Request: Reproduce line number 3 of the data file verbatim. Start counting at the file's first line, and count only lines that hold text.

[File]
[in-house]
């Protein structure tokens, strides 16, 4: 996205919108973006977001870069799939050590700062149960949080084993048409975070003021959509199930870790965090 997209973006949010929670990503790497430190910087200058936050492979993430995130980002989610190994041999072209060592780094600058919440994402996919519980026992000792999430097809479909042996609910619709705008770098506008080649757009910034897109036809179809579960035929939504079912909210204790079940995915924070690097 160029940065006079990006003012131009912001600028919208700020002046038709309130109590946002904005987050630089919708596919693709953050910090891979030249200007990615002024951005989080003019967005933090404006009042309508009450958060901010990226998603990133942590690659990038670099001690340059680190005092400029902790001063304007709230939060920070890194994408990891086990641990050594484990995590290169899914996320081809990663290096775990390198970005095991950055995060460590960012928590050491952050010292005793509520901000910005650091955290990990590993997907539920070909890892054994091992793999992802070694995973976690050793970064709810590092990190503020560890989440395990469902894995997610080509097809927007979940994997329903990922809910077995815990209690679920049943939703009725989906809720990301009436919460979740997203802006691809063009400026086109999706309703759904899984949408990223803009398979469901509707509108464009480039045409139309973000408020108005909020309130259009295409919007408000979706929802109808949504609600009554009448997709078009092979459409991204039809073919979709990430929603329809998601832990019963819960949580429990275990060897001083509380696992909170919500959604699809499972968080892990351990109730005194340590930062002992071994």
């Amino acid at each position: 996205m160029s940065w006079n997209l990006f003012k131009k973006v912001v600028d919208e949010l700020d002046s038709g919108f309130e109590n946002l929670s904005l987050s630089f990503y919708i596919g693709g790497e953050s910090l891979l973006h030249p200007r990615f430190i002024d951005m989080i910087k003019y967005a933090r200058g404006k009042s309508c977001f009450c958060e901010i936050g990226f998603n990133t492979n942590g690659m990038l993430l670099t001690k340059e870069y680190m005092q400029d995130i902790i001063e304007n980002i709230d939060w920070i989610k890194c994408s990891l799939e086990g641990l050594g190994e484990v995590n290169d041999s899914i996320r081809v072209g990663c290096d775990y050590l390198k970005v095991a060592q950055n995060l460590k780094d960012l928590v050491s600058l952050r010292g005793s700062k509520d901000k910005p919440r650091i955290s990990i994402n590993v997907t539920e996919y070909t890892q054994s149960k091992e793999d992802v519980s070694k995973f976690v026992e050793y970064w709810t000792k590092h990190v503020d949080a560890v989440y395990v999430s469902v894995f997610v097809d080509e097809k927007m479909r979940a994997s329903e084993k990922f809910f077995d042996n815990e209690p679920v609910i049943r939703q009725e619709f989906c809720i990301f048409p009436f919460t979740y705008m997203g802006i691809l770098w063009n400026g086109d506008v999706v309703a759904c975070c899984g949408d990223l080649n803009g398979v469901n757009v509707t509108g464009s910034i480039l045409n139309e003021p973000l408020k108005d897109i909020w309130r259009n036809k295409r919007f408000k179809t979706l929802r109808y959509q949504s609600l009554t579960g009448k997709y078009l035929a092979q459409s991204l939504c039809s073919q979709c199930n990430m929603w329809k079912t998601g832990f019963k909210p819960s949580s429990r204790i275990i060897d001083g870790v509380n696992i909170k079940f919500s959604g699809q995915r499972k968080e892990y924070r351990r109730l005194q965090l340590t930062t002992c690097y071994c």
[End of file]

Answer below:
């Amino acid at each position: 996205m160029s940065w006079n997209l990006f003012k131009k973006v912001v600028d919208e949010l700020d002046s038709g919108f309130e109590n946002l929670s904005l987050s630089f990503y919708i596919g693709g790497e953050s910090l891979l973006h030249p200007r990615f430190i002024d951005m989080i910087k003019y967005a933090r200058g404006k009042s309508c977001f009450c958060e901010i936050g990226f998603n990133t492979n942590g690659m990038l993430l670099t001690k340059e870069y680190m005092q400029d995130i902790i001063e304007n980002i709230d939060w920070i989610k890194c994408s990891l799939e086990g641990l050594g190994e484990v995590n290169d041999s899914i996320r081809v072209g990663c290096d775990y050590l390198k970005v095991a060592q950055n995060l460590k780094d960012l928590v050491s600058l952050r010292g005793s700062k509520d901000k910005p919440r650091i955290s990990i994402n590993v997907t539920e996919y070909t890892q054994s149960k091992e793999d992802v519980s070694k995973f976690v026992e050793y970064w709810t000792k590092h990190v503020d949080a560890v989440y395990v999430s469902v894995f997610v097809d080509e097809k927007m479909r979940a994997s329903e084993k990922f809910f077995d042996n815990e209690p679920v609910i049943r939703q009725e619709f989906c809720i990301f048409p009436f919460t979740y705008m997203g802006i691809l770098w063009n400026g086109d506008v999706v309703a759904c975070c899984g949408d990223l080649n803009g398979v469901n757009v509707t509108g464009s910034i480039l045409n139309e003021p973000l408020k108005d897109i909020w309130r259009n036809k295409r919007f408000k179809t979706l929802r109808y959509q949504s609600l009554t579960g009448k997709y078009l035929a092979q459409s991204l939504c039809s073919q979709c199930n990430m929603w329809k079912t998601g832990f019963k909210p819960s949580s429990r204790i275990i060897d001083g870790v509380n696992i909170k079940f919500s959604g699809q995915r499972k968080e892990y924070r351990r109730l005194q965090l340590t930062t002992c690097y071994c």